One example is Stark’s Steak and Seafood in Santa Rosa, Calif., which offers both traditional and Prime brand cuts. Some of that Prime product is taken to the next level through a signature aging protocol: wet aged, then dry aged in-house.

“It spends about 59 days to get to the plate,” says executive chef de cuisine David Zimmerman. “It’s important that customers know we don’t take shortcuts.

“We want someone walking into the restaurant for the first time to feel welcome, and to feel that classic steakhouse feel, with the dark wood and leather chairs,” he explains. “They need to know that the quality of the restaurant is going to represent the quality of the meat they’re going to order. We need to have control of the product, and to start with the very best, very consistent, very executable product to do that.”

John Pickerel, owner of the Buckhorn Steakhouse in Winters, Calif., agrees that consistent quality is key. He’s had Certified Angus Beef ® brand Prime sirloins in his product mix for the past 20 years.

“Our philosophy is: nothing matters except the guest returns. We’re always working on the return visit,” Pickerel explains. “The speed of change in the restaurant business has never been so quick. We have to remain relevant to our customers and to remain of value.”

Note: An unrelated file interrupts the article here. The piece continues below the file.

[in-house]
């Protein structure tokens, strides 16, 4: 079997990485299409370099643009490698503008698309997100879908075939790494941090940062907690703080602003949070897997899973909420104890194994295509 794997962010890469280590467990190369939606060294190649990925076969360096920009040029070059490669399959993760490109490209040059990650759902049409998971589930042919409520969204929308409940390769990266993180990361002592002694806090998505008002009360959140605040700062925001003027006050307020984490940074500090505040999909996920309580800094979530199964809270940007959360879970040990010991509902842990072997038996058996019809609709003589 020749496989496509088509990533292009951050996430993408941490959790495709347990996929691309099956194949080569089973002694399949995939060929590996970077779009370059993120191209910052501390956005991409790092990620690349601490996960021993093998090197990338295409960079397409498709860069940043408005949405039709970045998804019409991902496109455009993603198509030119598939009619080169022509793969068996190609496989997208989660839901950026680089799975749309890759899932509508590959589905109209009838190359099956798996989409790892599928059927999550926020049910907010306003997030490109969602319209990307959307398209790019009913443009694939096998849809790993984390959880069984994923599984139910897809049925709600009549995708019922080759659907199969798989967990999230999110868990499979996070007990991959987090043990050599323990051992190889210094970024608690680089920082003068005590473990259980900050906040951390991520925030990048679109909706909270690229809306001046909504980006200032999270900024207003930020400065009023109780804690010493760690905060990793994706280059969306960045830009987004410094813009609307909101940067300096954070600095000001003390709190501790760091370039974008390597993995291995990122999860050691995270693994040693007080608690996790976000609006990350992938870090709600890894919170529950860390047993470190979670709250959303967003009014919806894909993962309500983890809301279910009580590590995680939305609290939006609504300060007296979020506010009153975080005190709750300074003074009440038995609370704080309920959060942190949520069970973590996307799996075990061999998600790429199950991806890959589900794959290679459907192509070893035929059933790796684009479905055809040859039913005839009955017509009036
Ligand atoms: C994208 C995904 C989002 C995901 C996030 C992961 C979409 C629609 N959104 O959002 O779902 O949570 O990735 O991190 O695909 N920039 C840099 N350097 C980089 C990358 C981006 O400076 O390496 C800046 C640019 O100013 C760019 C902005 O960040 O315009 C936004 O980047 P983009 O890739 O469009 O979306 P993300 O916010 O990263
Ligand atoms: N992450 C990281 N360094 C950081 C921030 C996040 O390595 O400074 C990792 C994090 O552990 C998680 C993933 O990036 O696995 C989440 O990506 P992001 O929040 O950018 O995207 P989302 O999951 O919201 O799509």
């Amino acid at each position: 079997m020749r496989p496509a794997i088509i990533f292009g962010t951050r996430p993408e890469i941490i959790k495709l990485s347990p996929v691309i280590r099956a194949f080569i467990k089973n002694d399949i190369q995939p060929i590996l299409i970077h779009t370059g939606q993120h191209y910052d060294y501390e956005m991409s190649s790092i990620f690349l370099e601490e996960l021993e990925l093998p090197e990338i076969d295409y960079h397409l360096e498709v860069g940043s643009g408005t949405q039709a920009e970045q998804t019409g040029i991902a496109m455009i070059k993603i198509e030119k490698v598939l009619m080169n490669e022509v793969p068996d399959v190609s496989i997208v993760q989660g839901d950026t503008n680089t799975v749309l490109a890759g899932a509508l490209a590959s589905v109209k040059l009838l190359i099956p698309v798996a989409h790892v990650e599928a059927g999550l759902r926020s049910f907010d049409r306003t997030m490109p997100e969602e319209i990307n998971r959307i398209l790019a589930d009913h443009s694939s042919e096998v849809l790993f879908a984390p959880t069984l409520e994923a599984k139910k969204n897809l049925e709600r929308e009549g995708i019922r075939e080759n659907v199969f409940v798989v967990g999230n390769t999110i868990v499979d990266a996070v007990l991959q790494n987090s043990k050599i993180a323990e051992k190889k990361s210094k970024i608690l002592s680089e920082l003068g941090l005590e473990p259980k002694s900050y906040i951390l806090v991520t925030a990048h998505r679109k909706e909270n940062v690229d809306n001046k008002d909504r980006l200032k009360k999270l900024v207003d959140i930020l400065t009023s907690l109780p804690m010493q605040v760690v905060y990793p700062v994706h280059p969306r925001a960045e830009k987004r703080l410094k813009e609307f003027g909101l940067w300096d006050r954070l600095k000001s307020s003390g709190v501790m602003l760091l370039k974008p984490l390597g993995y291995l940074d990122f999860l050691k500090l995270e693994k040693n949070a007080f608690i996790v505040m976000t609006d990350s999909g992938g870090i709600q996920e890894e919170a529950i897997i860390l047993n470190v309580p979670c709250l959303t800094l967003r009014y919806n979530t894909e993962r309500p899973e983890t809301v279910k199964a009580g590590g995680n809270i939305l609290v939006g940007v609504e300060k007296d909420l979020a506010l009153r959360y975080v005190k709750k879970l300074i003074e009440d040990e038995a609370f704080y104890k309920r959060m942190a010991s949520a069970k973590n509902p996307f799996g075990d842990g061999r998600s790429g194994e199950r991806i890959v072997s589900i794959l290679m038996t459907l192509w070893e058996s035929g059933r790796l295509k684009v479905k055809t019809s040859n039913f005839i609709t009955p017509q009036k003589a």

It’s probably not a surprise that a restaurant named Prime Cincinnati has built its business on the very best steaks available. Indeed, the restaurant recognized as the brand’s 2019 Steakhouse of the Year knows it must make the best impression on customers.

“When you have somebody come into a restaurant like ours, they’re often coming to celebrate special occasions, and we need to understand that we’re going to be part of that memory,” explains managing partner Nelson Castillo. “We’re going to be part of that birthday, or that 25th or 50th anniversary, so we have to be perfect. They come together as a family with friends to share that special night, and they share it with us. So we have to deliver the Prime experience.”

Executive Chef Shawn Heine agrees they have a responsibility “to bring everything we can to the table.” That includes not just the finest steaks, and seafood of equal quality, but raising the bar with an in-house dry-age program. Even the restaurant’s burger, introduced as an option at lunch, ups the ante. Because the restaurant cuts its own steaks, there’s plenty of Prime trim to use. And based on the success of that original burger, Heine introduced a new burger, crafted from whole chuck clod that’s dry-aged before being trimmed and ground.

“We want to make everyone’s meal the best possible meal they could ever have,” explains Heine. Exceeding guests’ expectations is the goal, achieved by elevating their standards.

This story was originally published in the 2019 Brand Update.